UNESCO calls this striking reserve a "veritable water tower" because it's full of natural springs and rises up above the surrounding savanna. Watch for chimps using stones as tools in the dense forests.

Under threat due to: financial resources; human resources; identity, social cohesion, changes in local population and community; illegal activities; land conversion; management systems/management plan; mining
Rainforests of the Atsinanana, Madagascar

A post shared by ACE COOLTURE (@acecoolture) on

Madagascar split from other land masses more than 60 million years ago, leaving rare plant and animal species to evolve here alone. These rainforests make up the eastern part of the island.

Under threat due to:
fire; governance; illegal activities; land conversion; mining; society's valuing of heritage; subsistence hunting
East Rennell, Solomon Islands
UNESCO calls the southeastern third of Rennell Island "a true natural laboratory for scientific study" due to its rare animal species, large lake, 65-foot-high forest canopy and frequent cyclones.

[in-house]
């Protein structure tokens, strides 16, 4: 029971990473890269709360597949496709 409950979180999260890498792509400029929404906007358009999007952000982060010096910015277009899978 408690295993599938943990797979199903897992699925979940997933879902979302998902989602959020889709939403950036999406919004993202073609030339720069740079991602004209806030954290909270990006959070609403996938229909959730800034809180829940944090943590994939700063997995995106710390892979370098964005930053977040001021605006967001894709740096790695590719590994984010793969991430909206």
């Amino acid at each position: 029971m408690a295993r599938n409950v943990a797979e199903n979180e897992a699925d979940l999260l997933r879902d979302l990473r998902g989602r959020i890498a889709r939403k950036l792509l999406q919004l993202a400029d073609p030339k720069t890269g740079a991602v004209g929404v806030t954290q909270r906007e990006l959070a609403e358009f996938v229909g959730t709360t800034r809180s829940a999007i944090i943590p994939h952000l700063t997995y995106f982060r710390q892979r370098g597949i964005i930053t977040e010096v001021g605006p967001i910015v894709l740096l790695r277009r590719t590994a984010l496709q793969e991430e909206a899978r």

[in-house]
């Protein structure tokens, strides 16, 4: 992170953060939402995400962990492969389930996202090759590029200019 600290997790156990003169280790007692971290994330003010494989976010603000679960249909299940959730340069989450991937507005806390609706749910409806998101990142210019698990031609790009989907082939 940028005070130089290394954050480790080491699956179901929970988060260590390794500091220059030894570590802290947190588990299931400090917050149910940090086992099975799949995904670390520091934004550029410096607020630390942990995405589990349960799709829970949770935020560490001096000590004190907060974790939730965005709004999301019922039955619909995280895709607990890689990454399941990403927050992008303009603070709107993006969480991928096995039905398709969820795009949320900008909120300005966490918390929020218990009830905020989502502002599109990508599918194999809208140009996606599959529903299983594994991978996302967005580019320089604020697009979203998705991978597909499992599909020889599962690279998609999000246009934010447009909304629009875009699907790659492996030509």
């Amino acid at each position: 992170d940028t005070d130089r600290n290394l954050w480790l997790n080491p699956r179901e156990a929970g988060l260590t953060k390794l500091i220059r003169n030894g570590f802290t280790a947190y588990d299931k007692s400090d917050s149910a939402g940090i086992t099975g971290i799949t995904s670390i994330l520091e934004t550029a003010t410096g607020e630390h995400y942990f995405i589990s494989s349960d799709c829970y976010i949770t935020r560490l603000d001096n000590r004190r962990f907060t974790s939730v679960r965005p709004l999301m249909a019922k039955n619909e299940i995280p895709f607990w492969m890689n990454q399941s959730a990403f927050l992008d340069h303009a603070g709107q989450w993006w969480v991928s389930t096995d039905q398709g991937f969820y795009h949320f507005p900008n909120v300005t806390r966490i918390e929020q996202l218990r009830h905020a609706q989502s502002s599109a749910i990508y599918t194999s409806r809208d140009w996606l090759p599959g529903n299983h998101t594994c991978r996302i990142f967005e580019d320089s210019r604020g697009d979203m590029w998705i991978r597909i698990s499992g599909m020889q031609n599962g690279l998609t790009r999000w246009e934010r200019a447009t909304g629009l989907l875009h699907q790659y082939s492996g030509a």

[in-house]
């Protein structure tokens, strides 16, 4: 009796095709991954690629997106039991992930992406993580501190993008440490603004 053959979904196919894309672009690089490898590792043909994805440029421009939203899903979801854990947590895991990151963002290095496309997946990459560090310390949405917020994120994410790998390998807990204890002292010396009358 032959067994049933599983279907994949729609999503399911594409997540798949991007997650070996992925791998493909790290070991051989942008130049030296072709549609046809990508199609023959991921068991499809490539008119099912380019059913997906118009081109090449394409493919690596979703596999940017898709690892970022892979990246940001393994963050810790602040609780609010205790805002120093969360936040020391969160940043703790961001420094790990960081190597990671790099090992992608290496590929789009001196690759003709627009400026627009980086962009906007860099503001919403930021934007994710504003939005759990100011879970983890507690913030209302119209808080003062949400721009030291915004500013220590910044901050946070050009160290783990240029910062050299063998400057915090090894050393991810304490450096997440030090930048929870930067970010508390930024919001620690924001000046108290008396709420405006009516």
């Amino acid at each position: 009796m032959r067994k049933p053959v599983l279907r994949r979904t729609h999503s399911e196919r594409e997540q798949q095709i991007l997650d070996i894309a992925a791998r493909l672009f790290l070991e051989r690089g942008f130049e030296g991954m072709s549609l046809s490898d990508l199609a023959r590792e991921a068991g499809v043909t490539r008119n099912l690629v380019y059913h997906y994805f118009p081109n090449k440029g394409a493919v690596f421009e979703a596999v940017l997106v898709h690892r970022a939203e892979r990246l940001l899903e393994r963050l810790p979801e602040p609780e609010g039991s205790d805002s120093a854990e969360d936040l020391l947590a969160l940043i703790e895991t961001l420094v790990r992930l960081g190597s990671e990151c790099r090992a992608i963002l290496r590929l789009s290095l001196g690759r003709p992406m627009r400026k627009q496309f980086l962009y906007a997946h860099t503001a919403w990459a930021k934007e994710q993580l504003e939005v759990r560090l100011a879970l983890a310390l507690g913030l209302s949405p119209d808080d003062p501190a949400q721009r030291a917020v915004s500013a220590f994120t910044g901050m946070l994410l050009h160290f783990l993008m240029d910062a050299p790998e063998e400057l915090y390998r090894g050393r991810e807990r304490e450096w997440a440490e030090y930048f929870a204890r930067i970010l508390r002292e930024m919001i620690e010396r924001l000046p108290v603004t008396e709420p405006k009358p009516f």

Under threat due to: changes to oceanic waters; commercial hunting; fishing/collecting aquatic resources; forestry/wood production and more
Comoé National Park, Côte d'Ivoire
DEA / JACCOD via Getty Images
One of the largest protected areas in West Africa, this wonderland of savannas and forests hosts a stunning array of plant life thanks to water from the Komoé River.

Under threat due to: civil unrest; fire; illegal activities; land conversion; livestock farming/grazing of domesticated animals; management systems/management plan
Historic center of Shakhrisyabz, Uzbekistan
Pavel Gospodinov via Getty Images
This stop on the ancient Silk Road was a cultural hotspot in the 14th and 15th centuries. Today, you can visit its vast burial complex and the remains of Ak-Sarai Palace.

Under threat due to: financial resources; housing; human resources; legal framework; management activities; management systems/management plan
Tombs of Buganda Kings at Kasubi, Uganda
Ariadne Van Zandbergen via Getty Images
This royal burial ground features a main building with four tombs, which UNESCO praises for "its intangible values of belief, spirituality, continuity and identity."